Both “The Invisible Man” and its “Gemini Man” successor were collaborative efforts, co-created for television by Bennett and Steve Bochco, the latter of whom at this time was just starting out in the TV producer role for which he was later to become better known as the creative force behind shows such as “Hill Street Blues”, “L.A. Law” and “NYPD Blue”, after having spent a lengthy period working as a screenwriter and story editor on classic era US TV shows like “Ironside”. Bochco contributed to the scripts of both the initial pilot movie and the first episode of the series of “The Invisible Man”, but the set-up laid in place by the pilot is pretty much completely abandoned in the main body of the show, which reverts to a standard format already in use by Bennett’s previous success “The Six Million Dollar Man”. In fact, almost exactly the same process of gradual transformation had occurred during the development of “The Six Million Dollar Man” itself, with the pilot offering a much darker tone in the course of supplying an ‘origins’ story for Steve Austin, than that which came to be essayed in the five seasons of the series which followed it. In the pilot, Austin is made an unwilling pawn of a sinister agency financed by the US Government and a research wing of the military-industrial complex sanctioning the development of his bionic powers, that aims to force him to work for it as a secret weapon. This is part of the Faustian bargain struck in the wake of the crippling disaster that nearly kills him, allowing Austin to survive after a terrible test flight accident leaves him without legs, one arm and an eye. Similarly, in the pilot movie of this series, Dr Daniel Westin (McCallum) works alongside his beautiful research assistant wife Kate (Melinda O. Fee) on a ‘matter tele-transportation’ device which he hopes to one day use for the good of humanity. He discovers invisibility as a side effect of this work, and after recklessly testing the machine on himself, Westin discovers that the initially short-lasting effects later become permanent, and even the serum he’s developed to speed up the process of recovery ceases to work after a time. Unfortunately, by this point he has also discovered that his boss, Walter Carlson (Jackie Cooper), the head of the vast Klae Corporation which has been employing him to develop the machine, has informed the Pentagon in the face of Westin’s insistence that he doesn’t want his work to be used as a weapon. In fact, it turns out that the U.S. military has been financing the research all along, and now owns the right to use his machine in whatever capacity it sees fit.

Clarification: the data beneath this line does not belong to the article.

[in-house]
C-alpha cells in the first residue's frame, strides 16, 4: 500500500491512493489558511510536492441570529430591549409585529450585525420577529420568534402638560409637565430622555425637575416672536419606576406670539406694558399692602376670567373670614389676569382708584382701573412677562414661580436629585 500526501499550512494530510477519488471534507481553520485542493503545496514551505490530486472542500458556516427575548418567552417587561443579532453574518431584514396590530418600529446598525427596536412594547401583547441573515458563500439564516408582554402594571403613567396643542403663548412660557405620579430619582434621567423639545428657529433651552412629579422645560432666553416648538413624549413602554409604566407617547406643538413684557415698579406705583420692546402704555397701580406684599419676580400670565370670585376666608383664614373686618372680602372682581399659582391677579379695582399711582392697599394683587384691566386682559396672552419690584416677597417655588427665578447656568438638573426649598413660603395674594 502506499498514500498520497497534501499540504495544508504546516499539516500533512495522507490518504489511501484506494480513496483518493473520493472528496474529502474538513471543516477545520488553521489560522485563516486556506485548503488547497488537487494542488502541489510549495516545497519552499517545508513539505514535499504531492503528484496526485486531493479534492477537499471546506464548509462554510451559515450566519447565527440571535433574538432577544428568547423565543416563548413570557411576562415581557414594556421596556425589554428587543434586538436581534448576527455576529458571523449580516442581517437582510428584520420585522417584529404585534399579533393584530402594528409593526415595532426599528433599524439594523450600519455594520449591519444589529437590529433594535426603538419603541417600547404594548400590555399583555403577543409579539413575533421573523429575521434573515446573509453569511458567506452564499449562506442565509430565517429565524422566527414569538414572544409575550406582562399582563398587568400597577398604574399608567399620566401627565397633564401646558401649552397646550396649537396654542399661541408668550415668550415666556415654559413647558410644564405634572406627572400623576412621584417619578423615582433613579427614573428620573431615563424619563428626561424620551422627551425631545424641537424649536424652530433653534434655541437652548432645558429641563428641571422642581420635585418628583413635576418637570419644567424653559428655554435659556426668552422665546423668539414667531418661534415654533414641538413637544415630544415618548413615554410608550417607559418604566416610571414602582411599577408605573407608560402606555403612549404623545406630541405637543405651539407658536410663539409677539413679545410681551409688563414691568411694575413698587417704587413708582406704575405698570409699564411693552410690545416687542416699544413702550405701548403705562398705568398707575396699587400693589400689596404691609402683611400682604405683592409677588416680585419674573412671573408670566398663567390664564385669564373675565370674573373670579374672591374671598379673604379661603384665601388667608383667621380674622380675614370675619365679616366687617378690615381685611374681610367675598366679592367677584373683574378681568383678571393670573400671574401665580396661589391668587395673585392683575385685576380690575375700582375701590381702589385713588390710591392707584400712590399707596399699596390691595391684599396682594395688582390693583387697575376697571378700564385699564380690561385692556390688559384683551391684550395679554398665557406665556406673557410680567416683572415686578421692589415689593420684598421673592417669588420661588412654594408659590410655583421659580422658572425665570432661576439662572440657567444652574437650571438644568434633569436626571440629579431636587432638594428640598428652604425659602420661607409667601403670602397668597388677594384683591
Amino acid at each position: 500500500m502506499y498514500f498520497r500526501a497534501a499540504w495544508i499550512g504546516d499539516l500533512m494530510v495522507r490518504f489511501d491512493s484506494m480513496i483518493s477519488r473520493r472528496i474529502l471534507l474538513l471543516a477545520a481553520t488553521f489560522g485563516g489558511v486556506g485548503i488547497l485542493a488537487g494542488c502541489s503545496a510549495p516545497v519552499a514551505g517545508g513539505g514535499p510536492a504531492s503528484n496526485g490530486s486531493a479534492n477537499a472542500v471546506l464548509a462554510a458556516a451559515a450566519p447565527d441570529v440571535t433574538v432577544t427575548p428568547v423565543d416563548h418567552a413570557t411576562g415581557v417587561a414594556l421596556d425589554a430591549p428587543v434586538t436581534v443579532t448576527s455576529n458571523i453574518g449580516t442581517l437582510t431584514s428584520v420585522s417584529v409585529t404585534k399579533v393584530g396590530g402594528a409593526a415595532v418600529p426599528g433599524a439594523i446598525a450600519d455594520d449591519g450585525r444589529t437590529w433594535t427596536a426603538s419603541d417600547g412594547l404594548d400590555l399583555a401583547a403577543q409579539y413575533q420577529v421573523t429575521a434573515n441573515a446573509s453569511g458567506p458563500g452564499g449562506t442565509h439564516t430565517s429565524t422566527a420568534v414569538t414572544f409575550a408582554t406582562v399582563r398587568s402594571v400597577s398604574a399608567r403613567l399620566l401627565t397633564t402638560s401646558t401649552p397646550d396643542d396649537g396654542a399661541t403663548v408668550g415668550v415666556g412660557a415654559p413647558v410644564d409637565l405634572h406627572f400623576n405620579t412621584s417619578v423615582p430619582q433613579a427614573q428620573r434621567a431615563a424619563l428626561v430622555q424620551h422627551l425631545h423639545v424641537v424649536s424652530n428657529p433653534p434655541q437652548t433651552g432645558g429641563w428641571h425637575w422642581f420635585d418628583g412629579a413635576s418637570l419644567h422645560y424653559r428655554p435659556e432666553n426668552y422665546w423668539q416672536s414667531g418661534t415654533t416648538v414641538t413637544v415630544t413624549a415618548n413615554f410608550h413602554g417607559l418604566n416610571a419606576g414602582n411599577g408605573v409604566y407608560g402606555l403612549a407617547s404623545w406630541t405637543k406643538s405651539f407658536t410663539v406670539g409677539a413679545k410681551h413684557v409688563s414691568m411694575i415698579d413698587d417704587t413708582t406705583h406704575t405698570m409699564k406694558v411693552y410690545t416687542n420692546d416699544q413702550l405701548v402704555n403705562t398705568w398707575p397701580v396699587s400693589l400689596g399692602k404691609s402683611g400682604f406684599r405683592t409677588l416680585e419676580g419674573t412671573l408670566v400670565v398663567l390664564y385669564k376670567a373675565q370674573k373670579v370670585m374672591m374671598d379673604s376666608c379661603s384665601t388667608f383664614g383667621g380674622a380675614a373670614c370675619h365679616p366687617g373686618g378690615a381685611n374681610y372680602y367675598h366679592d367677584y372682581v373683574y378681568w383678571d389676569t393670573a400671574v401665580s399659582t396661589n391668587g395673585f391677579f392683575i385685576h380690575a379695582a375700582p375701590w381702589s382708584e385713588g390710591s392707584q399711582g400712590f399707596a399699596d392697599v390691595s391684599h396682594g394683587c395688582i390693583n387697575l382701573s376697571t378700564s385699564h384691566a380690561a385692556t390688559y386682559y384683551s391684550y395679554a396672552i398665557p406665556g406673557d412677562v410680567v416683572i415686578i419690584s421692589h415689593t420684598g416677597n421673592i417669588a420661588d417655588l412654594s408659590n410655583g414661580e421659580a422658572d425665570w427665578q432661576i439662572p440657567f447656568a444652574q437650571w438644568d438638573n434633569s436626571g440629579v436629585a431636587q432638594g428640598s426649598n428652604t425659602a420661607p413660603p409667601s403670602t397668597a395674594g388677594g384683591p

After breaking into his own lab and sabotaging the machine in order to stop it being developed as a military weapon, Westin comes to be permanently trapped in his invisible state and is made a fugitive from his own Government, as well as a potential target for enemy foreign powers who might like to use his research for their own purposes.  The scenario suggested by the use of this dark and rather cynical industrial espionage theme, hints at a show that might have run along similar lines to “The Incredible Hulk” TV series, which was later to be developed by Bionic Woman creator Kenneth Johnson; this would have been a scenario in which Westin is forced to exist permanently on the run, and only gets involved in weekly adventures while trying to stay one step ahead of the various sinister elites who might like to exploit his invisibility for their own dubious purposes. The general tone of the pilot is consistent with this, being fairly downbeat and serious -- with Westin being put through an arduous ordeal over the course of it, near freezing to death in the back of a laundry van and getting wounded by a gunshot during the course of trying to evade the powerful forces of the Klae Corporation with only his plastic surgeon friend Dr Nick Maggio (Henry Darrow -- whose character never appears again despite his crucial work in developing the lifelike mask, contact lenses and teeth caps which allow Westin to pass for normal) and his devoted wife Kate as his potential allies.